In the dark comedy Harold and Maude, twenty-something, despairing, death-obsessed Harold loves life-affirming Maude, who is getting ready to celebrate her 80th birthday. Toward the end of the movie (spoiler alert), Harold arranges a surprise party for her. He decorates a room with all her favorite flowers and gives her a present and says he wants her to be happy. She tells him she is happy, and then shares with him that she won’t live much longer.
Harold is devastated by this news. He bursts into tears and begs her not to go. “Don’t die, Maude!” he cries, “I love you. I love you!” At which point Maude (played by the incomparable Ruth Gordon) smiles in a way that lights up her whole face. She gasps, reaches out to touch his cheek, and says, “Oh Harold, that’s wonderful! Go. Love some more.”
Harold and Maude is fifty years old this year. I first saw it when I was in high school—a number of years after the release date (!)–and I remember it as shocking, beautiful, and transgressive. Now, as an adult with very real concerns about the mental health of our young people, I’m not sure that all the humor makes a comfortable shift to the present day. Still, the movie contains many “moments” and quotable scenes, and this one line has stayed with me especially.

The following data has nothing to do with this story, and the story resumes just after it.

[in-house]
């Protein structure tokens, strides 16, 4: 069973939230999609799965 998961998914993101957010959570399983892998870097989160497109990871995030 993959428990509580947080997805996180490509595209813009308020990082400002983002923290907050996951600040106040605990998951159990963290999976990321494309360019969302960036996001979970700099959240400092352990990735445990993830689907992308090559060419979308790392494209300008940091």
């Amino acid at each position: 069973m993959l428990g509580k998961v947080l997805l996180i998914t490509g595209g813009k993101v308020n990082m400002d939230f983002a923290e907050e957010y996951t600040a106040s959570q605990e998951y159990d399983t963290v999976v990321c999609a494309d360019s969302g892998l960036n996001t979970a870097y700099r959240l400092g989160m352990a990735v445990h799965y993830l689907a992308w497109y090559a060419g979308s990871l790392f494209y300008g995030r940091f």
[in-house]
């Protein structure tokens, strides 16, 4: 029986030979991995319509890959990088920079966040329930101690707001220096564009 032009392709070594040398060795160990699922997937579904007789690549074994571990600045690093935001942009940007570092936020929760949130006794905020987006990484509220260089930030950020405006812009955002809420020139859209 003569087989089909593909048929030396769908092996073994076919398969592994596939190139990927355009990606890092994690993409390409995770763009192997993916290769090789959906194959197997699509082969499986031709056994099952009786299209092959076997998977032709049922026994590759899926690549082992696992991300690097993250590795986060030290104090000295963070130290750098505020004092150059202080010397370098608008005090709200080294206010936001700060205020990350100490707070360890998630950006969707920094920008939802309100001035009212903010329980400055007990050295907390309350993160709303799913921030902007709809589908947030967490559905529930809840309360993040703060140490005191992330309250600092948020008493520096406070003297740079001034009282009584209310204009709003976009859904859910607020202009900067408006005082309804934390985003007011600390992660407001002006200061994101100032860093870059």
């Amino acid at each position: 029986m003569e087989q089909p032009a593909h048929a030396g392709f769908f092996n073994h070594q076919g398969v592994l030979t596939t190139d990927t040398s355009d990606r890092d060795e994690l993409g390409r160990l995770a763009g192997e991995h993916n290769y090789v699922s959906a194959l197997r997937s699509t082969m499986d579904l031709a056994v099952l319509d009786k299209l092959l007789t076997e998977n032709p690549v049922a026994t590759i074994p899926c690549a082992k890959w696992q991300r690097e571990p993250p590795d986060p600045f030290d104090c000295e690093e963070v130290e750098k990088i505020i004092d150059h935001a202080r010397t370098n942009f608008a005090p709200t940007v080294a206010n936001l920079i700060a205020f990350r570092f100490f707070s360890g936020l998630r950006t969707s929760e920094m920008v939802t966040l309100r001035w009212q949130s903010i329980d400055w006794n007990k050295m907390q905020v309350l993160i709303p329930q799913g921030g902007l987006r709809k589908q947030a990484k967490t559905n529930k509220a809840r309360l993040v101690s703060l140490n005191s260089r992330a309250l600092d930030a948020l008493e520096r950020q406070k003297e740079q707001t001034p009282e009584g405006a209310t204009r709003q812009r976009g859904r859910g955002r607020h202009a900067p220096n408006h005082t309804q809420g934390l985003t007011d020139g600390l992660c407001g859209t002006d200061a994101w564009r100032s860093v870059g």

The Gospel tells us that love, often made manifest in relationships, is not limited to any single connection between two people or within singular communities. Love is a great force and a deep well. While specific relationships or situations may inspire our ability to love more than others, once we know what it is to love we are always able to expand that experience beyond its original catalyst. It’s not always easy, but it’s always possible: we have endless opportunities to go, and love some more.